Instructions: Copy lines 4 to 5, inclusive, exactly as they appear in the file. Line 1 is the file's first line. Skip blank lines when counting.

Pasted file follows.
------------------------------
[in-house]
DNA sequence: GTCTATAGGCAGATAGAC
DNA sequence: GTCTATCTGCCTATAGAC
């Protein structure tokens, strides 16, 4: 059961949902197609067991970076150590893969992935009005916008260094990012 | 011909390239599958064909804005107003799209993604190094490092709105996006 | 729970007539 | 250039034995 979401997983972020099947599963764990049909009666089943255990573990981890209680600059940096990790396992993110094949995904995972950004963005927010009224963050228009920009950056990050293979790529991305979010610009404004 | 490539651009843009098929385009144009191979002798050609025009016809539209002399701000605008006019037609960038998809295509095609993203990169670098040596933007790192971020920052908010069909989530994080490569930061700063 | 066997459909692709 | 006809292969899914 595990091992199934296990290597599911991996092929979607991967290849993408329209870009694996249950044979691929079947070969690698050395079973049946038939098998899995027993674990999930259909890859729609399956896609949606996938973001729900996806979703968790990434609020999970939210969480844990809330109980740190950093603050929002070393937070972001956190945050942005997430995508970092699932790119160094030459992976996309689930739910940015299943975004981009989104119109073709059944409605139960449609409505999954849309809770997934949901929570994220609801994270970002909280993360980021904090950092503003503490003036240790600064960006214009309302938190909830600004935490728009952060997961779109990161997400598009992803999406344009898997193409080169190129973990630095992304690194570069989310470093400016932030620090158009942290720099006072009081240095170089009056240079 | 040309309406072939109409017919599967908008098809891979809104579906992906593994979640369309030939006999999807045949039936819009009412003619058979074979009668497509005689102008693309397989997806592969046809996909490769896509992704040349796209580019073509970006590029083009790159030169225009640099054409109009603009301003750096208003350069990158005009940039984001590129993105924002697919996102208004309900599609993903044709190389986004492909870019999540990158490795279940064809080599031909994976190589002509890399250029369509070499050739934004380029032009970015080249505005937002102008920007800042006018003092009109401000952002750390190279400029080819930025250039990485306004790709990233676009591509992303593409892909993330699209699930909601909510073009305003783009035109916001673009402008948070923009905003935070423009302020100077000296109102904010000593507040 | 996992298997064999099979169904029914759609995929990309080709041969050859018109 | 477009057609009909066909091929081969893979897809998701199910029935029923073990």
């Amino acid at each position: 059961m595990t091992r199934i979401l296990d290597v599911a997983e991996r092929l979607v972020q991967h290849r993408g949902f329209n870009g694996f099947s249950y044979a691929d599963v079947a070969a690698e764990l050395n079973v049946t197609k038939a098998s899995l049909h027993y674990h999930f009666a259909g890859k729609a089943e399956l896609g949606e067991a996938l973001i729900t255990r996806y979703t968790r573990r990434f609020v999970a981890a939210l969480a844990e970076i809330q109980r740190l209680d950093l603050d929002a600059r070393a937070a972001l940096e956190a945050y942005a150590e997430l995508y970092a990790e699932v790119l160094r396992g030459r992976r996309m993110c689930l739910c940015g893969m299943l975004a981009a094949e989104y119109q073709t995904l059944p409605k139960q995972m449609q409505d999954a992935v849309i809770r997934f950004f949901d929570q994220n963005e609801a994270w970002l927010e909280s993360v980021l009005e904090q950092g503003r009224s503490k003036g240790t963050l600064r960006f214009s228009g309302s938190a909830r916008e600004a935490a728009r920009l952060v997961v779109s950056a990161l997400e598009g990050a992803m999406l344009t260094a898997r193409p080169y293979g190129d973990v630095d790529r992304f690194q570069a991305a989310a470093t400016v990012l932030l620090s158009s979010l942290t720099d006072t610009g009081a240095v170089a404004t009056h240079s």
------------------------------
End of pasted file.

């Protein structure tokens, strides 16, 4: 059961949902197609067991970076150590893969992935009005916008260094990012 | 011909390239599958064909804005107003799209993604190094490092709105996006 | 729970007539 | 250039034995 979401997983972020099947599963764990049909009666089943255990573990981890209680600059940096990790396992993110094949995904995972950004963005927010009224963050228009920009950056990050293979790529991305979010610009404004 | 490539651009843009098929385009144009191979002798050609025009016809539209002399701000605008006019037609960038998809295509095609993203990169670098040596933007790192971020920052908010069909989530994080490569930061700063 | 066997459909692709 | 006809292969899914 595990091992199934296990290597599911991996092929979607991967290849993408329209870009694996249950044979691929079947070969690698050395079973049946038939098998899995027993674990999930259909890859729609399956896609949606996938973001729900996806979703968790990434609020999970939210969480844990809330109980740190950093603050929002070393937070972001956190945050942005997430995508970092699932790119160094030459992976996309689930739910940015299943975004981009989104119109073709059944409605139960449609409505999954849309809770997934949901929570994220609801994270970002909280993360980021904090950092503003503490003036240790600064960006214009309302938190909830600004935490728009952060997961779109990161997400598009992803999406344009898997193409080169190129973990630095992304690194570069989310470093400016932030620090158009942290720099006072009081240095170089009056240079 | 040309309406072939109409017919599967908008098809891979809104579906992906593994979640369309030939006999999807045949039936819009009412003619058979074979009668497509005689102008693309397989997806592969046809996909490769896509992704040349796209580019073509970006590029083009790159030169225009640099054409109009603009301003750096208003350069990158005009940039984001590129993105924002697919996102208004309900599609993903044709190389986004492909870019999540990158490795279940064809080599031909994976190589002509890399250029369509070499050739934004380029032009970015080249505005937002102008920007800042006018003092009109401000952002750390190279400029080819930025250039990485306004790709990233676009591509992303593409892909993330699209699930909601909510073009305003783009035109916001673009402008948070923009905003935070423009302020100077000296109102904010000593507040 | 996992298997064999099979169904029914759609995929990309080709041969050859018109 | 477009057609009909066909091929081969893979897809998701199910029935029923073990």
């Amino acid at each position: 059961m595990t091992r199934i979401l296990d290597v599911a997983e991996r092929l979607v972020q991967h290849r993408g949902f329209n870009g694996f099947s249950y044979a691929d599963v079947a070969a690698e764990l050395n079973v049946t197609k038939a098998s899995l049909h027993y674990h999930f009666a259909g890859k729609a089943e399956l896609g949606e067991a996938l973001i729900t255990r996806y979703t968790r573990r990434f609020v999970a981890a939210l969480a844990e970076i809330q109980r740190l209680d950093l603050d929002a600059r070393a937070a972001l940096e956190a945050y942005a150590e997430l995508y970092a990790e699932v790119l160094r396992g030459r992976r996309m993110c689930l739910c940015g893969m299943l975004a981009a094949e989104y119109q073709t995904l059944p409605k139960q995972m449609q409505d999954a992935v849309i809770r997934f950004f949901d929570q994220n963005e609801a994270w970002l927010e909280s993360v980021l009005e904090q950092g503003r009224s503490k003036g240790t963050l600064r960006f214009s228009g309302s938190a909830r916008e600004a935490a728009r920009l952060v997961v779109s950056a990161l997400e598009g990050a992803m999406l344009t260094a898997r193409p080169y293979g190129d973990v630095d790529r992304f690194q570069a991305a989310a470093t400016v990012l932030l620090s158009s979010l942290t720099d006072t610009g009081a240095v170089a404004t009056h240079s």